The narrative of "recognition of connection" is a crucial element of step 2 of "using the Force". The story-arc in the above video fragment shows Yoda creating a story-line in which there is a connection between "the land and the ship". If objects can have bonds with each other, then can't the bond between the "Water and the ship" (current situation) be replaced by a bond between the "land and the ship" (desired situation)? Luke believes it can't be done, because in Luke's mind the connection between the water and the ship resides in the physical characteristics of the current situation. In Yoda's mind the connection between the water and the ship is an expression of the Force, an expression that he can influence because he can add a narrative that connects the land and the ship existing on an equal footing with the narrative of the water-ship connection. Luke does not look at things that way, in Luke's mind this added narrative does not alter anything about the physical constraints of his situation. He is unable to make the connection and feels as if he is demanded to believe in miracles. The subsequent levitation of the ship out of the water unto the land by Yoda is of course an allegorical expression of Yoda's firm belief that because the connections, water-ship and land-ship, are both "from the Force" they can thus also be interchanged through the Force. The physical characteristics do not matter for this part of Yoda's narrative, which is why he recommends Luke not to judge him by his size. They key question in this scene is not "do you believe in miracles (levitation)?" The key question is: "do you believe in the desired outcome being possible"? Yoda believes in that possibility because he is aware of the role of the narratives, of the force, in how he relates to his surroundings and in shaping what he believes about them. The scene ends by Luke, though his eyes are opened and he sees the possibility of the desired outcome in front of his own eyes, still expressing his disbelief. He had to "live through the new narrative" in order to start integrating it into his selection from the pool of narratives. He has not yet understood that he can create narratives without the need of living though them first ... and that ... is why he fails.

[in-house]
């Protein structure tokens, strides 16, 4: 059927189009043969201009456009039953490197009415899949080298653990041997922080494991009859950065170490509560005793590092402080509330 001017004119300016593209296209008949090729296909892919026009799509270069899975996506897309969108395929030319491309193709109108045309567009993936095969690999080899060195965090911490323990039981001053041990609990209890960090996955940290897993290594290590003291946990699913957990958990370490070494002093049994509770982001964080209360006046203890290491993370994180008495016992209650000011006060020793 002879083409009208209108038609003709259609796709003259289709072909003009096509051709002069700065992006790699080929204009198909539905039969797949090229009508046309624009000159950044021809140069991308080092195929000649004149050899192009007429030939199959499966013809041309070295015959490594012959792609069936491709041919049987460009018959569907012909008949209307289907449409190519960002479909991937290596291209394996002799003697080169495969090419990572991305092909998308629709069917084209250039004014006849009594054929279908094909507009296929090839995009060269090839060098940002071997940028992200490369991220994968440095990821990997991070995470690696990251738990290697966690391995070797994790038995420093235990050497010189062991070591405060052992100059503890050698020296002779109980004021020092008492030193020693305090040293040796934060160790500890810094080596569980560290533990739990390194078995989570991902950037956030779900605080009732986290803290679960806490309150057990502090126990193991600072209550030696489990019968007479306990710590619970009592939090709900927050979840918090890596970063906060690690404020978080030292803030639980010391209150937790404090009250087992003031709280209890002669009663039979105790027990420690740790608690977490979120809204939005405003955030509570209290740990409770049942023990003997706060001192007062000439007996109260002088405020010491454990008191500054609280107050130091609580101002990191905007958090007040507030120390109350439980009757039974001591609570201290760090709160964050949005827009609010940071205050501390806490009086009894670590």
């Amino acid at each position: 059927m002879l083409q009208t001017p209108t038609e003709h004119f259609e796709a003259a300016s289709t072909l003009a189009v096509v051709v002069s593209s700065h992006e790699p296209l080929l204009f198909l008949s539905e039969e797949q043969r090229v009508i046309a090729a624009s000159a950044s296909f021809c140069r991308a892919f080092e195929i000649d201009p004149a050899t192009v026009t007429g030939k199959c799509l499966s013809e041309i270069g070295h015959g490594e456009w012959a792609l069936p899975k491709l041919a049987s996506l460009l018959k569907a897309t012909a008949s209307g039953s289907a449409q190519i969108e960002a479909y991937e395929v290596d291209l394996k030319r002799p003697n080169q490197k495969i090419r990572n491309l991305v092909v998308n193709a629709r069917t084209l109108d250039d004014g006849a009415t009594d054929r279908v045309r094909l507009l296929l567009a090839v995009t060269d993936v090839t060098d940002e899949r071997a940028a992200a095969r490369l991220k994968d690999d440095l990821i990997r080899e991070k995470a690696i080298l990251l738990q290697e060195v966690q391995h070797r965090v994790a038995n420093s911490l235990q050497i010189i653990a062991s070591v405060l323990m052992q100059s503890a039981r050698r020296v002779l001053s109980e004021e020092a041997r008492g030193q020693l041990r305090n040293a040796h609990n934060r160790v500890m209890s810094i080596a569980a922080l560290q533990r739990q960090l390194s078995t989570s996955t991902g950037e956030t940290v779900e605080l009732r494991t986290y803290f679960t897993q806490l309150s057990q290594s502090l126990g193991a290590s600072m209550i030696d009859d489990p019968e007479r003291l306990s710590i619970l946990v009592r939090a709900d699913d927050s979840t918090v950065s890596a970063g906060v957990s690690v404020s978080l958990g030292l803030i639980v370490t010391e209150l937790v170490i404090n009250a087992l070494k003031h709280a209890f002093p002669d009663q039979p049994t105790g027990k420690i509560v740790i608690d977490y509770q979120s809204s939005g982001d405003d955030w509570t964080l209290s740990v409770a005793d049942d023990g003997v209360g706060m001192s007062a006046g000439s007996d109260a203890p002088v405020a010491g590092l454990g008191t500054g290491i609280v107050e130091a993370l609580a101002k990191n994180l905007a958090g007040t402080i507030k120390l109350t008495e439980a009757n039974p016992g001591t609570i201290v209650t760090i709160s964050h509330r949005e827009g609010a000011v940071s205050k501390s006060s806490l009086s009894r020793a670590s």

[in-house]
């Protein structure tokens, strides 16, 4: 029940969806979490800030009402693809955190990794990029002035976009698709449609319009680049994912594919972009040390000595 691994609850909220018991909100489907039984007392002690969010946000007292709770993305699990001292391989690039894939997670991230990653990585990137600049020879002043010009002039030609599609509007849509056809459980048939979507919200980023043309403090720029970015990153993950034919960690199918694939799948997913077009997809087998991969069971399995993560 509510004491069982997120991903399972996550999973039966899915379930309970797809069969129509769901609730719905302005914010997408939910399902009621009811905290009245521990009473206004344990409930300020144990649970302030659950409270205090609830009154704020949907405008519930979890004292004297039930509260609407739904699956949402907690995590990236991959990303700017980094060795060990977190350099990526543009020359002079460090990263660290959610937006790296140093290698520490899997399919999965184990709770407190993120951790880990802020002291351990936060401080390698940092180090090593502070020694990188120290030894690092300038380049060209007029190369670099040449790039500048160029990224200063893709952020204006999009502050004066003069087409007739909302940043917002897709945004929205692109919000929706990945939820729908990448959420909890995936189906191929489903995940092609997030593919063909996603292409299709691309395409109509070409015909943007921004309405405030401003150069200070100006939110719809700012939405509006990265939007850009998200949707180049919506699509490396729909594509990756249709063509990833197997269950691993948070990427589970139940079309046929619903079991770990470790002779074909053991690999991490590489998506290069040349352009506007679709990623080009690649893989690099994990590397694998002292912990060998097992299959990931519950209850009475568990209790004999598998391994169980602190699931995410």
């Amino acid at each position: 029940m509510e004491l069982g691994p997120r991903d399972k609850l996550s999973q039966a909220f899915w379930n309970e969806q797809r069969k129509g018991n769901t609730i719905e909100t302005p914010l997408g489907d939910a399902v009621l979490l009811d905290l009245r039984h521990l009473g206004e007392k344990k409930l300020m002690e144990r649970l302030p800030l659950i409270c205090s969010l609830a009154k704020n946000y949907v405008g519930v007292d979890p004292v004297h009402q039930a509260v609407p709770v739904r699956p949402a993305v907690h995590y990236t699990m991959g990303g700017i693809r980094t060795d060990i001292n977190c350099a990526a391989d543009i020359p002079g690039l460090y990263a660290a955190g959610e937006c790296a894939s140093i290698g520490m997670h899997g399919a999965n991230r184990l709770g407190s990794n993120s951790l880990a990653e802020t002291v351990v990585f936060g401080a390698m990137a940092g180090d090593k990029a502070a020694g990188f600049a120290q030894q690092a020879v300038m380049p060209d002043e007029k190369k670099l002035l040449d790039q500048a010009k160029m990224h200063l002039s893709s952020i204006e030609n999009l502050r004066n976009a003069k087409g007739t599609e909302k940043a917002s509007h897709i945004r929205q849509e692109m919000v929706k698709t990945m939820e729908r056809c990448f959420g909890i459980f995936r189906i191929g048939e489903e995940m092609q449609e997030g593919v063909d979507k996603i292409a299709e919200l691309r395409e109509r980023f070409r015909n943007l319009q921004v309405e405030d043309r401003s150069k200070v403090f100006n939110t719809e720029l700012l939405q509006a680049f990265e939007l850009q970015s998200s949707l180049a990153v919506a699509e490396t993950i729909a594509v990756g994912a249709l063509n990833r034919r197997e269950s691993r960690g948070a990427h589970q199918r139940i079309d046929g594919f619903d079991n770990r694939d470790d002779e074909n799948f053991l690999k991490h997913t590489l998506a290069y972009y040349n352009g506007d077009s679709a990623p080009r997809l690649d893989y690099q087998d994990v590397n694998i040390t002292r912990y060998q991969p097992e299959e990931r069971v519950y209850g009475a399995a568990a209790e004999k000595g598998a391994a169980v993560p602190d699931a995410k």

"Use of The Force" thus translates into the creation of connection-type narratives that allow the recognition of function and allow one to see the possibilities hat are actually there. There is no miracle here, no claim to levitation as a "real-world event". Yoda's levitation act only describes that the desired outcome is truly a possible state of nature and can thus be achieved by identifying the appropriate function of the things surrounding us. Many a theoretical physicist might claim that the real "meat" of a physics problem is recognizing the proper physical narrative, once that is done then all else is a matter of recognizing the appropriate tools from mathematics by their functionality and then to use them mechanically to find the solution sought. Many undergraduates initially fail in such problem-solving, when new to the field, because they fail to recognize the connections between the physical concepts and their mathematical expressions and fail to recognize the functionality of physical law. Many initial students of a musical instrument fail to see the connections between the notes of a piece and the motor-functions of their hands. Those connections are however all narratives! The pool of narratives one possess can be used to identify responses to challenges from the environment, to recognize with which parts of the environment one is connected and what functionalities those parts have. A trained survivalist is an expert at identifying such connections. The Force, when viewed as such a pool of narratives, empowers us by allowing us the use of these narratives. So if narratives allow us to use them in problem-solving in a very general sense, then in which way do the narrative use us? How can they wield power over us? What is the power of the Force?